The NCAA and the U.S. Department of Defense (DoD) have embarked on a landmark $30 million initiative to study and prevent concussion, known as the NCAA-DoD Grand Alliance. In keeping with the identified priorities of the NCAA and DoD which emphasize a collaborative team approach and broad representation of NCAA member institutions, to address the fundamental questions in the field of concussion, the Concussion Assessment, Research and Education (CARE) Consortium serves as the scientific and operational framework for the Concussion Research Initiative of the Grand Alliance.
The proposed three-year study marks what is considered to be the most comprehensive investigation of sport-related concussion conducted to date. This study will facilitate a better understanding the natural history and neurobiology of concussion in athletes.
Under the leadership of the CARE Consortium Coordinating Centers, the Consortium is designed around the following core functions:
Administrative and Operations Core (AOC): The AOC will serve as the centralized coordination center for the Longitudinal Clinical Study and Advanced Research Cores (CSC and ARC- see below), and Consortium members. The AOC will provide fiduciary oversight for the CARE Coordinating Centers and provide Data and Analysis management, Bioinformatics, Biospecimen, and Clinical Trial Support ORB/Regulatory coordination) resources.
Longitudinal Clinical Study Core (CSC): The CSC will expand upon the existing NCAA National Sport Concussion Outcomes Study, a multi-site, longitudinal investigation of concussive and repetitive head impacts in NCAA student-athletes to develop and implement a multi-year, multiinstitution prospective, clinical longitudinal phase-in research protocol whose aim will be to study the natural history of concussion. The CSC will serve as the foundation upon which additional advanced research projects will be built.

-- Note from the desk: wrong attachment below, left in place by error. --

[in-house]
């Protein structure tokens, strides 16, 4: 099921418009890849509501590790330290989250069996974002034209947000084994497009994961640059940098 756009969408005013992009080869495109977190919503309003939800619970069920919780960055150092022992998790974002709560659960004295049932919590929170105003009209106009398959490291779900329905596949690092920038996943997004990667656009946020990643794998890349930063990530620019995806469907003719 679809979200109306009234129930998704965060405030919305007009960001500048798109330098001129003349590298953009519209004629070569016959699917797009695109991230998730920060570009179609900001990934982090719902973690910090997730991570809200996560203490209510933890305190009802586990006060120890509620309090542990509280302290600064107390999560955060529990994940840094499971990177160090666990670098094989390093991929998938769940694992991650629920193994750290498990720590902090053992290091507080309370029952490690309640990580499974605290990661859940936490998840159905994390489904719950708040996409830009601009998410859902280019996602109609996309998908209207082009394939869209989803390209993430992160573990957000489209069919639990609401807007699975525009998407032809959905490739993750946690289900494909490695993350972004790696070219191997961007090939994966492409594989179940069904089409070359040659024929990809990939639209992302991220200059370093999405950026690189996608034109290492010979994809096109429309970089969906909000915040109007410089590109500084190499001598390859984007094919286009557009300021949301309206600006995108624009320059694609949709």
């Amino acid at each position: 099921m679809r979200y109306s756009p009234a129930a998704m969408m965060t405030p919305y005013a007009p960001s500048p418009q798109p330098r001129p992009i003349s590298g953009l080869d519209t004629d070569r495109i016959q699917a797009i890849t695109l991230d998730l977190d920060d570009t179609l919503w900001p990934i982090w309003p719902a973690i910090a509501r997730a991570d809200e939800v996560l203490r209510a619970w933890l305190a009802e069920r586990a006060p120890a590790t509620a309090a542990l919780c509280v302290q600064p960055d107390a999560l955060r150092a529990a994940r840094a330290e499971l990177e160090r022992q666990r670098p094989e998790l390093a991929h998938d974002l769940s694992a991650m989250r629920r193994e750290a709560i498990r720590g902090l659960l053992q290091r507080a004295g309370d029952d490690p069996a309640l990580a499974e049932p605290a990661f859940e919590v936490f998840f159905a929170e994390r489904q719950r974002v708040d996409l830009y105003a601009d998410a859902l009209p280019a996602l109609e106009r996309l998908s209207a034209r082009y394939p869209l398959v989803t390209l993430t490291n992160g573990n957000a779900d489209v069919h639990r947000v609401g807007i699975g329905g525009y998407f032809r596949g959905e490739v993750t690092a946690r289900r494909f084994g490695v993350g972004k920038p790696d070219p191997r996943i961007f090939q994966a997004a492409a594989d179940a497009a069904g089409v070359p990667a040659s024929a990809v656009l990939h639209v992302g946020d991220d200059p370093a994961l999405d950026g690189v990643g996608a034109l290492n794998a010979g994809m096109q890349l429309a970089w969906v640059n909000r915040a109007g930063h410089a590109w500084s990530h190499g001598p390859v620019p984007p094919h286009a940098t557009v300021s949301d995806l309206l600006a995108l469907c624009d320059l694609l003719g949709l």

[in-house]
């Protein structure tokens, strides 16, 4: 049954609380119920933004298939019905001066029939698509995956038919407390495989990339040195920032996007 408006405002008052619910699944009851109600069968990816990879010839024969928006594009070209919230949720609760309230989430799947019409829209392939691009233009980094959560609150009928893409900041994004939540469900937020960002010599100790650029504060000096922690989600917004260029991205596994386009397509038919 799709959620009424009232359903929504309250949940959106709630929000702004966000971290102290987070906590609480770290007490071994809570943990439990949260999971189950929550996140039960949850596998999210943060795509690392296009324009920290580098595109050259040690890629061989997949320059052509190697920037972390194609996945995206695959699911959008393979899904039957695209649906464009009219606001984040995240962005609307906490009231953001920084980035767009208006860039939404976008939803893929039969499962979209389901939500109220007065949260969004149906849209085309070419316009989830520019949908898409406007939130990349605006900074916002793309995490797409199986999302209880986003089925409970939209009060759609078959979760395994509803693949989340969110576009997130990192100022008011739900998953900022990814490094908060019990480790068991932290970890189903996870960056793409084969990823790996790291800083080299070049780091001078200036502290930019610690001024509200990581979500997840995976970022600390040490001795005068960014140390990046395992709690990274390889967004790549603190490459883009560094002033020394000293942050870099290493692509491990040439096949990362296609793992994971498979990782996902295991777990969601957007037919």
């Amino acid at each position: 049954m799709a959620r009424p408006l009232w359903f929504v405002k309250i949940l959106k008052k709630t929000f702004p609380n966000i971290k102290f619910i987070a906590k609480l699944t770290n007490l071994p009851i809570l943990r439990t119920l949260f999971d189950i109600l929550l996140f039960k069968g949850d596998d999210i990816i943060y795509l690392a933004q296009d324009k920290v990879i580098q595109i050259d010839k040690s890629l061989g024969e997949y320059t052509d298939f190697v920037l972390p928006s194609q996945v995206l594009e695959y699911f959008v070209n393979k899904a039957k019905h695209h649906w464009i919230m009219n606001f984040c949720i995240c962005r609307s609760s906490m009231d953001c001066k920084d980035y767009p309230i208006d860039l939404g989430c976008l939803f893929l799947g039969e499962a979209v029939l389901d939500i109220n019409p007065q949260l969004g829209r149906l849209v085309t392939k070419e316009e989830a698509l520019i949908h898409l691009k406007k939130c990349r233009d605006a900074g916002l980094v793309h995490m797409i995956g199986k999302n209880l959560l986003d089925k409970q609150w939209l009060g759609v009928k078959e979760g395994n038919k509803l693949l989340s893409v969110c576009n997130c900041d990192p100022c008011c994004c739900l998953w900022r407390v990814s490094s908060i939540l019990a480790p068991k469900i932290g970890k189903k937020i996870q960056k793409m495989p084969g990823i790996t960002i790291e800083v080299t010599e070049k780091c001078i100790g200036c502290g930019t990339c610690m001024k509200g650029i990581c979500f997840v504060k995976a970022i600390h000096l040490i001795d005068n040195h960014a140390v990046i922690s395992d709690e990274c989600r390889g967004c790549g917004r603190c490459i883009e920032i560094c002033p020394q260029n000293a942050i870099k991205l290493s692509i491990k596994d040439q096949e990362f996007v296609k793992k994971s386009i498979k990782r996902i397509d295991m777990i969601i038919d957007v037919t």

Advanced Research Core (ARC): The ARC will leverage existing collaborative research networks (e.g., NIH TRACK-TBI, DoD Project Head to Head, NFL-GE Head Health Challenge) to conduct advanced research projects that include, but are not limited to, impact sensor technologies, advanced neuroimaging, biological markers and comprehensive clinical studies to inform the neurobiopsychosocial understanding of SRC. The ARC builds upon the CSC, thereby allowing for advanced research projects with the same foundational baseline and post-concussive clinical data.